Personally, I’d like to see Medicare/Medicaid initiate a policy (which they can’t do without legislation) that says that Medicare, to cover a particular drug, must first be provided by the pharma company (under oath) with the amount spent advertising that drug over the past year. Once a price is negotiated, the gov’t receives a credit equal to that advertising budget to buy the drug. Effectively, it doubles the cost of advertising.

        2. Yet pharma makes money in Mexico, just as it does everywhere else. So do the sellers of computers and electronics, because that industry has grown up having to operate in open, uncontrolled markets from the very beginning.

    2. The problem, mostly, isn’t the FDA. Pharmaceutical companies want the FDA, because it helps shield them from liability so long as they didn’t actively know the drug was dangerous.

      I agree that drug research is difficult. After screening compound libraries for an active agent that inhibits/activates the target or screening for a biologic such as an antibody, the drug researcher then has to make sure the drug actually works in the condition and is as safe as the next best choice.

      One problem that was recently highlighted in the literature is that human tumors in culture or even when implanted in mice rapidly evolve to differ from their state in human patients, making drug screening that much more unpredictable.

      So I think much of the delay is because drug research is hard, not FDA.

      1. “…because it helps shield them from liability so long as they didn’t actively know the drug was dangerous.”
        There have been manufacturers of new drugs and medical devices that have been sued and lost even when they didn’t actively knew that the drug or medical device was dangerous and nothing appeared in the research and the FDA signed off on the drug or medical device.

        The average time for a new drug to come to market is 12 years. Here are the phases of a new drug:

        1. Preclinical Testing (3.5 years)
        2. Investigational New Drug Application
        3. Phase I Clinical Trials (1 year)
        4. Phase II Clinical Trails (2 years)
        5. Phase III Clinical Trails (3 years)
        6. New Drug Application (An NDA typically consists of at least 100,000 pages…taking an average of 2.5 years to be reviewed by the FDA)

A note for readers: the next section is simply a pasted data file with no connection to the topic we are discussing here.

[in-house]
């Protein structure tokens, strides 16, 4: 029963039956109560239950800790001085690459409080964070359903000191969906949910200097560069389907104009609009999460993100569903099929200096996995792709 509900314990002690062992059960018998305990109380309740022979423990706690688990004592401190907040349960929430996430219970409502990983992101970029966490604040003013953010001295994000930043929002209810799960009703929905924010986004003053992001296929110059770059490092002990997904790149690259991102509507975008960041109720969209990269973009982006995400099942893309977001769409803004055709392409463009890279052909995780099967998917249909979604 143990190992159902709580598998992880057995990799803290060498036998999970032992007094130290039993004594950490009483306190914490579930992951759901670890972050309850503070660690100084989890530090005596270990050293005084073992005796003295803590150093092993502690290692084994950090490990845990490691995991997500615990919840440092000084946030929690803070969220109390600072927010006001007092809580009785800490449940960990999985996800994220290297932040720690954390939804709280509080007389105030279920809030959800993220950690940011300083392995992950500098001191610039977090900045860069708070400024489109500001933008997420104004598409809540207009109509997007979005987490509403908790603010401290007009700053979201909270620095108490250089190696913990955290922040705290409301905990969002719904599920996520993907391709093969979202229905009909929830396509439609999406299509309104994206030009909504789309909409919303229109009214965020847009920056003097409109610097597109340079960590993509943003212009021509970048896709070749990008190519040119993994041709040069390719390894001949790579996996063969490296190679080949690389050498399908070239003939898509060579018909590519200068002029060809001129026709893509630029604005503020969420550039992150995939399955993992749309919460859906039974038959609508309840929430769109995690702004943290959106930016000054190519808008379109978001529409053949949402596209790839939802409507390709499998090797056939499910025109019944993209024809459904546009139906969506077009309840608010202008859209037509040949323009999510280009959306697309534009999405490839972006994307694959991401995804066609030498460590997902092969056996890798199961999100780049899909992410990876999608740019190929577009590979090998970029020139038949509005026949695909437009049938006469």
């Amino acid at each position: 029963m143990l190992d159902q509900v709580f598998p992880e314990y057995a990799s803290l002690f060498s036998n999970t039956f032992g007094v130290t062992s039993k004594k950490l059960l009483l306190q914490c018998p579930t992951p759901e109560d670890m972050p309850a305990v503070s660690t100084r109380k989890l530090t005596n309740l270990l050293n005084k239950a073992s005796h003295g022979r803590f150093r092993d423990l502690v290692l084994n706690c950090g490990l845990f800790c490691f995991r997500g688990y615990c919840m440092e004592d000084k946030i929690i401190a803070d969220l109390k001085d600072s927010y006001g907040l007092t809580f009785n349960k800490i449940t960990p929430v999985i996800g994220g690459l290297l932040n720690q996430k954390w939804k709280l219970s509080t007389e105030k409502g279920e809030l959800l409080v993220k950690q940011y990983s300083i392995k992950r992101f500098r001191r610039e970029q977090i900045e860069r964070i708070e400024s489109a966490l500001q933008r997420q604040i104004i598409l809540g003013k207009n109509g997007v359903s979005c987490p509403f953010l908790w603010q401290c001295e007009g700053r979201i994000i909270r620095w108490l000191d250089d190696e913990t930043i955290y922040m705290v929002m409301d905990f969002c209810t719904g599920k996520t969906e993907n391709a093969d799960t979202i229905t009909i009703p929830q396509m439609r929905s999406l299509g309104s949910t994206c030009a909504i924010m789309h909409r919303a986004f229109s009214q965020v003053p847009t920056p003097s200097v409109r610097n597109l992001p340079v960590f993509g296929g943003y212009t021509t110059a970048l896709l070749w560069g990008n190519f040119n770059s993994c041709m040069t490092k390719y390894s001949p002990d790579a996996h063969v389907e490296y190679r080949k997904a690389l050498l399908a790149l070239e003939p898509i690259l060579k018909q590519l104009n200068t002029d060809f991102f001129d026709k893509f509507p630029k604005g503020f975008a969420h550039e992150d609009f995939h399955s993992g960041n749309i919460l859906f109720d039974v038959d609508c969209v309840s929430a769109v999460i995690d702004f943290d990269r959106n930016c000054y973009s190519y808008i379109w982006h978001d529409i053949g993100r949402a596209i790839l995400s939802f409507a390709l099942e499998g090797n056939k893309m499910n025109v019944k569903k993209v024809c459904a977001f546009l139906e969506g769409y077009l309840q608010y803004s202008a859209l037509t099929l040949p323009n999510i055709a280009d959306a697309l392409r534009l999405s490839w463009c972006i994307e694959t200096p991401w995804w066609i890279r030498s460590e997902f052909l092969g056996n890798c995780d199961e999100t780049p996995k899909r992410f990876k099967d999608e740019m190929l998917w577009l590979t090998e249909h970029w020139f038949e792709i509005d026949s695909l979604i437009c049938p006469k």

7. Phase IV Studies (Phase IV is any organized collection of data from patients who are taking a drug that has already received approval from the FDA. In Phase IV studies, patients may check boxes on a list (as in phase III studies) or they may just report other symptoms. Phase IV studies are commonly called “post-marketing studies.”)

        I used to work for a company that we sold software to the pharma industry; therefore, I have some knowledge what the FDA requires in the manufacturing of drugs (i.e. a regulated environment). In the amount of data for the development of a new drug is staggering…the application is over 100,000 pages.

        Even if the FDA is a clog or slow down the process, it is very expensive to bring a new drug out to market.

        1. For most drugs, a good chunk of that time is spent at the USPTO (Patent Office), waiting for issuance (I also have some knowledge of the FDA and USPTO). If delays result from the patent office, there is term extension available. So most of these drugs receive patent protection that extends a reasonable time, and FDA delays can provide up to an additional 5 years (I believe). For most drugs, the most valuable term is towards the end of the patent term, when the drug is being sold, so the early periods don’t really impact the calculation as much (see

      2. I’ve heard the argument that “the FDA should just be concerned with safety, not efficacy.” That sounds reasonable on the surface, until you realize that safety and efficacy are closely tied together. Without knowing how well a drug works, you can’t judge whether it’s safe enough to bring to market.

        Imagine two drugs. Both are similarly safe, in that they have no side effects, with the exception that 1 in 1000 people who take them will die instantly. Now, imagine that drug A cures pancreatic cancer with a 100% success rate on a single dose, while drug B relieves headache pain 1% faster than ibuprofen. While both drugs have the same level of safety, drug A’s efficacy means it absolutely should be approved, while there’s no way it makes sense to bring drug B to market.

  7. I think change or replace is better than repeal. For example, we don’t need full airline regulation. There are already large amounts of airline regulation in place, and there just needs to be some tweaking done to rid us of the bad habits the airlines have gotten into. Any change of travel laws needs to also make sure that there are no mandatory “fees” added to make fares or hotel rates look like less than they are.

  8. as others have mentioned, tweaks are probably more effective than elimination.

    One off the top of my head:
    -FDA restrict the type of drugs offered. for example when a patented drug is close to losing its patent, drug companies often modify the drug to extend the patent, eg. drug x becomes “slow release” drug x. some places (like Canada, IIRC) restricts this. That is, their plans won’t pay for slow release drug x, but only the generic of drug x, because drug x.

    1. That’s not an FDA issue, though. The problem is that insurers don’t have enough power to tell the pharma companies (and patients) “we’re not paying for that.”

      1. Insurers absolutely have the power to tell patients “we’re not paying for that”. The approved list of drugs covered by my insurance gets SMALLER every year (never mind that there are more drugs being released so it should logically be growing). Some of the removals from the list make sense but many do not (my guess would be cost of drug and the insurer thinks they can get away with not covering it).

        1. Their power is quite limited, though, given patient pressures. Really, it’s all part of our irrational emotional objection to putting a dollar value on life. Since we do have to put a dollar value on life (since resources aren’t infinite), we end up doing it very badly by not being open in what we’re doing.